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Behind the scenes: my map of Italian spirits

 

Italy

The April issue of Wine Enthusiast magazine is the annual “Italy issue.” That means a strong focus on Italian wine, food and travel. For me, it meant the opportunity to drill down into Italy-made spirits like never before, ultimately resulting in a feature story, “Beyond Grappa: a regional guide to Italy’s spirits.” And it was an incredible rabbit hole to fall down.

I thought that anyone who is currently learning about spirits (or wine, for that matter — or writing, even), might enjoy a peek behind the process that led to this article, since it’s kind of geeky and completely different from the usual get-out-on-the-road-and-see-what-you-find reporting approach.

It started with the reviews. Here’s what happened: we put out a deliberately wide-ranging call for “Italian spirits” — and I was completely unprepared for the volume of bottles that poured in. The only way to keep from losing my mind was to find a way to organize the spirits.

I started with categories. It was easy enough to identify the familiar bottles: the aperitivo spirits (Aperol, Cynar) the brisk and bitter amaros (Montenegro, Nonino) and even a handful of vermouths made from fortified Italian wines.

After that followed a parade of fragrant anisettes and sambucas. I used to think of Sambuca as a specific brand of anise-flavored liqueur, but no, it’s a rather large category of its own. Sunny limoncellos were segregated into a cheerful yellow pile, made with fruit from sunny Southern Italy. Fiery grappas, mellower aged brandies, and even a vodka distilled from Italy’s famed grapes also factored into the mix. And rounding things out came a pile of digestivos, lovely sticky sweeties flavored with fruit, coffee, chocolate, almonds and even Italy’s beloved biscotti.

This organizational system got me through the reviews, and safely to the other side. It was an exhilarating process.

At the end of it all, I realized there was another way to view all of these spirits:  by region. Since so many of Italy’s spirits are made from the raw materials that grow nearby, they can be categorized by place — just as we do wine. And just like that, a map started to form among the bottles: the roots and herbs that grow in the northern Alpine regions are used to flavor amaros; the grape-growing regions contributed the grape-based aperitif wines, vermouths and brandies; the fruit of sunny Southern Italy are macerated into limoncellos and liqueurs.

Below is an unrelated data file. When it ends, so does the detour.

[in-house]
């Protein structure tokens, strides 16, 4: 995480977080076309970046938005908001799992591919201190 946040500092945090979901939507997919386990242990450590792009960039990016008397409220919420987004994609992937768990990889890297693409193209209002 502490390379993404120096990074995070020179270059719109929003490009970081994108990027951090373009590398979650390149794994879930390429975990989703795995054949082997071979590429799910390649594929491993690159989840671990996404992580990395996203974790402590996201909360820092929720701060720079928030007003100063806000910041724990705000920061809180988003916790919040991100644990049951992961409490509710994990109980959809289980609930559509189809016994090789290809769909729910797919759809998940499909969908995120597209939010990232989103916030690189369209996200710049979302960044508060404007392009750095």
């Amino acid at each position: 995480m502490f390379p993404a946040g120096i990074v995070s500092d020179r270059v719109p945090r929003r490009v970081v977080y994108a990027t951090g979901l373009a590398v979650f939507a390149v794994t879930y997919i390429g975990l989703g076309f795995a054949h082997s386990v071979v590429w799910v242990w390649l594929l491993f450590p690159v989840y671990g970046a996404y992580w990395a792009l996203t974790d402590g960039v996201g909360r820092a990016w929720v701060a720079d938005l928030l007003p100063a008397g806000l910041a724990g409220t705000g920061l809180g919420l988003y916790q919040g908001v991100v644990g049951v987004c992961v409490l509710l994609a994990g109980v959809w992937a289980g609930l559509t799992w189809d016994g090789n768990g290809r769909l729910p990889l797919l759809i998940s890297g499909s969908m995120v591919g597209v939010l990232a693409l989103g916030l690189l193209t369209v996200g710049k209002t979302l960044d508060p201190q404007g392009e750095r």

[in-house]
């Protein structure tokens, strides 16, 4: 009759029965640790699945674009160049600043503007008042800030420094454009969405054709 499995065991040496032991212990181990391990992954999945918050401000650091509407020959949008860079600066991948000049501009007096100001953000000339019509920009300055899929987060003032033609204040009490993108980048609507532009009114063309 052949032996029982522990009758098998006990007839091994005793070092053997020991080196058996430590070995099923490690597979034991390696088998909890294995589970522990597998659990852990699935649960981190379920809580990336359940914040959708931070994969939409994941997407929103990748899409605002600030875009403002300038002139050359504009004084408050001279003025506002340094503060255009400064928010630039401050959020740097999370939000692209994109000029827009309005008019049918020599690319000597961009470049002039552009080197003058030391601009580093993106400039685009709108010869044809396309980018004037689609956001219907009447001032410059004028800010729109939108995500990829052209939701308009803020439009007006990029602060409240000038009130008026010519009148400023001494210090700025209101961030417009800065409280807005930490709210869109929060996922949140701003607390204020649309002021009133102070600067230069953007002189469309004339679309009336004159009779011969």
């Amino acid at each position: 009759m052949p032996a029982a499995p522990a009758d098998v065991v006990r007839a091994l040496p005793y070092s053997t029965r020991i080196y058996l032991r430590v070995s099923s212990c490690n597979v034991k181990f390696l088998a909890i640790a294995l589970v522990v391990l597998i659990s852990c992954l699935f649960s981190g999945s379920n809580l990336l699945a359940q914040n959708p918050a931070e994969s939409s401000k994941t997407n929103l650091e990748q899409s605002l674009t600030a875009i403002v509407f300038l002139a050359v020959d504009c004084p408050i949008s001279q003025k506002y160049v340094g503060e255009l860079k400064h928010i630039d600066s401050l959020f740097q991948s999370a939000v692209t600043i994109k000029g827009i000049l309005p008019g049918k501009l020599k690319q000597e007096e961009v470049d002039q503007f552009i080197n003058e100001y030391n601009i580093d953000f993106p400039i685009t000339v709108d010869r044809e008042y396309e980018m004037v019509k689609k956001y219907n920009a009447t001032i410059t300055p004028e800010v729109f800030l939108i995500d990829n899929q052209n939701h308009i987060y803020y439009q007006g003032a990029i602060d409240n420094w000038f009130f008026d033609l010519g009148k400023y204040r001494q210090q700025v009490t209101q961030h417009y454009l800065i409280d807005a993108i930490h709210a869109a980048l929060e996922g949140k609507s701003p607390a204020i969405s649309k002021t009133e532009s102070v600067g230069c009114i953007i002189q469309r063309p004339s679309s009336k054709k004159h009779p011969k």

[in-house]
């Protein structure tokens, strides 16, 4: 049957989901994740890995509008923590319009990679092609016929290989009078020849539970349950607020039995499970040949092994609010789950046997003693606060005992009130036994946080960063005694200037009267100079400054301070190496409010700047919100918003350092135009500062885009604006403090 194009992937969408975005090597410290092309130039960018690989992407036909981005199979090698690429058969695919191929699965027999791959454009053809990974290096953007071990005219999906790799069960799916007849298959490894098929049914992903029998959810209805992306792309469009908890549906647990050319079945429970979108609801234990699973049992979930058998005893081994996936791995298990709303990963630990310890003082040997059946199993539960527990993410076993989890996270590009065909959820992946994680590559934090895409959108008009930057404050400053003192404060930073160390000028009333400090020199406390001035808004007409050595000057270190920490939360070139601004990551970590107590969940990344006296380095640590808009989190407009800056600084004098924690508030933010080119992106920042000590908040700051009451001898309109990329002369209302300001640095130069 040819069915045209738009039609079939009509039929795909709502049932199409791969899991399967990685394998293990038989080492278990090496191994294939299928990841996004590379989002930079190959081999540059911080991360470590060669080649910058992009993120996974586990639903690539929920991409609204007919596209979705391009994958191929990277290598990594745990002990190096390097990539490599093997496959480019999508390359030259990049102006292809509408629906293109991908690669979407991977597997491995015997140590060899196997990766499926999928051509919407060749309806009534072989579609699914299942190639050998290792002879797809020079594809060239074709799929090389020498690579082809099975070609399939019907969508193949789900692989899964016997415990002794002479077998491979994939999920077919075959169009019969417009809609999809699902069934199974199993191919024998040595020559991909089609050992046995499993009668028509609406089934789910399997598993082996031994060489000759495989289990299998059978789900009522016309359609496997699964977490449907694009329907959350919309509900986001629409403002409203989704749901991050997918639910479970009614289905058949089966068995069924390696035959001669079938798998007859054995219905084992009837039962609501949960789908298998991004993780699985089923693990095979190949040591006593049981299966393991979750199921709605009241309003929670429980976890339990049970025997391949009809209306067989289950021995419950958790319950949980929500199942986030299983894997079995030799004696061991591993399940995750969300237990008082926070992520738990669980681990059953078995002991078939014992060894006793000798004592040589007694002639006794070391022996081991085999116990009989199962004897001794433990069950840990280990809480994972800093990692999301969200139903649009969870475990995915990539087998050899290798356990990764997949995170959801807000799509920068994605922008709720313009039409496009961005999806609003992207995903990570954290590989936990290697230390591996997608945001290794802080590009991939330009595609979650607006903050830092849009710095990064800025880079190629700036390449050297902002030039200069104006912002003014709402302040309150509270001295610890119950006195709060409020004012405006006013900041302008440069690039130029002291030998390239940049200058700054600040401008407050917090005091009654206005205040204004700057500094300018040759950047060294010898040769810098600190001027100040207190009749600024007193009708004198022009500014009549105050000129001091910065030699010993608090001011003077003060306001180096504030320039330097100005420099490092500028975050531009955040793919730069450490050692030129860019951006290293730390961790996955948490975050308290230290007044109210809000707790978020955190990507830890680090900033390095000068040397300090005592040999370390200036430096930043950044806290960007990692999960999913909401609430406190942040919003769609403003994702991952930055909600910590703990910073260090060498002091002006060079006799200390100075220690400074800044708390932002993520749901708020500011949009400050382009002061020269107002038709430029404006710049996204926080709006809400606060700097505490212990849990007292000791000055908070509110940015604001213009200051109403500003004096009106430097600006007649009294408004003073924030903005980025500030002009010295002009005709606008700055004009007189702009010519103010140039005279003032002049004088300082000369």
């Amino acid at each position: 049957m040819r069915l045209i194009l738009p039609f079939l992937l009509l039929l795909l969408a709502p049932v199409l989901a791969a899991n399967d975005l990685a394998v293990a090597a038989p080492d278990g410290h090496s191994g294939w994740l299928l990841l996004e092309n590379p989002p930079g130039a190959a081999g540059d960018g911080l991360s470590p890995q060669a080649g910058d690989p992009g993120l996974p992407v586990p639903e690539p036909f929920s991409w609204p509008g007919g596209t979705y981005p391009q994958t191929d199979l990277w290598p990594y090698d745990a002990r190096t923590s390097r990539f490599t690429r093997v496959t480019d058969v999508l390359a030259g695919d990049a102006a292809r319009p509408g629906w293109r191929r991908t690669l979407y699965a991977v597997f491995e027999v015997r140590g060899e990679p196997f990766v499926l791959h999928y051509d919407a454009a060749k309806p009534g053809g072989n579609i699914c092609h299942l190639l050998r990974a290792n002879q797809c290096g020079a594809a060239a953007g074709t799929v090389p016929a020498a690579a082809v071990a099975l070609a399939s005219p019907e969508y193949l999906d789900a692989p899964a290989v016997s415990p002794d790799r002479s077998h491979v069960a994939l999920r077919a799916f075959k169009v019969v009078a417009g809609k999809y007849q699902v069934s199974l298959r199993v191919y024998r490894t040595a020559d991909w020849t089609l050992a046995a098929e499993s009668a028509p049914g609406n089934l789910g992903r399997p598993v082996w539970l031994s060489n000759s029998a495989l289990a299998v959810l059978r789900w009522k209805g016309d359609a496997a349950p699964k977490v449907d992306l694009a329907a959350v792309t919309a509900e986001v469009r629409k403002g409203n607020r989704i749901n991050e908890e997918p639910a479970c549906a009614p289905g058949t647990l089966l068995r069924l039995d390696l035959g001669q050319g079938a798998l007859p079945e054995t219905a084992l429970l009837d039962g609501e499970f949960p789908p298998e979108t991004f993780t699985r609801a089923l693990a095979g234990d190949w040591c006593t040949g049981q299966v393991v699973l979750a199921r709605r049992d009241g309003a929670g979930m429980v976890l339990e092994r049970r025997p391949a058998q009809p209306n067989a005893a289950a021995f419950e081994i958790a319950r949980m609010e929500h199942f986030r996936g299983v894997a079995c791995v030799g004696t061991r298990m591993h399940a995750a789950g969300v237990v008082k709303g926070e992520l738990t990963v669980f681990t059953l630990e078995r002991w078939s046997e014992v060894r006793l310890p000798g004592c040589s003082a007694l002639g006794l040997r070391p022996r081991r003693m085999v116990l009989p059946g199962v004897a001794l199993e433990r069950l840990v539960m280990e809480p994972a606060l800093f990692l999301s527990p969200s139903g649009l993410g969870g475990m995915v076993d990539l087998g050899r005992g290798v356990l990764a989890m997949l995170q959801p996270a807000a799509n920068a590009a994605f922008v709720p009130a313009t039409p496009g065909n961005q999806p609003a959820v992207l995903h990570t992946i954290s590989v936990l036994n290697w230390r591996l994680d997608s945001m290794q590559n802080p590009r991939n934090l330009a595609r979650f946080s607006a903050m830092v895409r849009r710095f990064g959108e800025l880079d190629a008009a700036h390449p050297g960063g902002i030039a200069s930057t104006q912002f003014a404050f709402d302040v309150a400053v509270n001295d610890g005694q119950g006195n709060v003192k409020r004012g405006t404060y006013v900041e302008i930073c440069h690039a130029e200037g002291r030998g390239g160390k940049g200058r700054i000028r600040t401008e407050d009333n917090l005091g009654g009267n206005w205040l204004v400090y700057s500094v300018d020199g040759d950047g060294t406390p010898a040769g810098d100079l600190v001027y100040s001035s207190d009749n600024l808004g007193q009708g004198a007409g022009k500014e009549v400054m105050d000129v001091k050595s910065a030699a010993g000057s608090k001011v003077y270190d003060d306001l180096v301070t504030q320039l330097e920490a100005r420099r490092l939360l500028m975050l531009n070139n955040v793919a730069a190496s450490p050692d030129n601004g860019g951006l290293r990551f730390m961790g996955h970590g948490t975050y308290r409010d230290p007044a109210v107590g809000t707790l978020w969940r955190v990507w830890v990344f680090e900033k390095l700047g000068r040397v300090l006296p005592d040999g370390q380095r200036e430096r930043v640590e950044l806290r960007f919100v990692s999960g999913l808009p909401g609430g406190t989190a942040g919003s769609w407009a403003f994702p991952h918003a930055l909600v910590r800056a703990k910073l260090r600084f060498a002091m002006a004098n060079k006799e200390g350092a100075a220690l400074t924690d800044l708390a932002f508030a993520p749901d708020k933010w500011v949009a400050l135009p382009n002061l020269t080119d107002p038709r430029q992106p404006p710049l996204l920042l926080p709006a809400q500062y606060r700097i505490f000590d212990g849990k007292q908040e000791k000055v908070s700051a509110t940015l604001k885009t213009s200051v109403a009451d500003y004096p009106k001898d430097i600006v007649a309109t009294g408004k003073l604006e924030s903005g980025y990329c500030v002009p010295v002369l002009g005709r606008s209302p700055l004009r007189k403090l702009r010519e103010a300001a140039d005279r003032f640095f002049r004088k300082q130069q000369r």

I photocopied a map of Italy and started a crude visual system of sticky-note flags to indicate where each of the bottles were produced – at least, those where I could figure out the provenance. Then I removed a bunch, ending up with the map above. That became my feature article about Spirits of Italy, as I then drilled down to learn more about where and how each bottle was made. It also reminded me of previous visits to Italy — during my last trip, I had noticed how every village seemed to have its own very specific, very personal and regional take on pastries. So why wouldn’t spirits have similar regional tales to tell?

I learned a tremendous amount working on this particular issue, and I can’t wait to repeat this with another region. Though maybe next time, instead of backing in from the bottles,  I’ll start by getting out on the road.

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A Tequila Sunrise for grown-ups

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The first mocktail I ever had was a Virgin Tequila Sunrise:  orange juice with a bit of grenadine poured on top for a dark-to-light effect, but no tequila. Around age 12, we’d order them non-stop at bar and bat mitzvahs, until the harassed bartender would pretend to run out of grenadine. (PS: no, I don’t count the Shirley Temple, which is not a “mock” drink – if anything, it’s the rum-soaked Shirley Temple Black that’s the “mock” version of the original).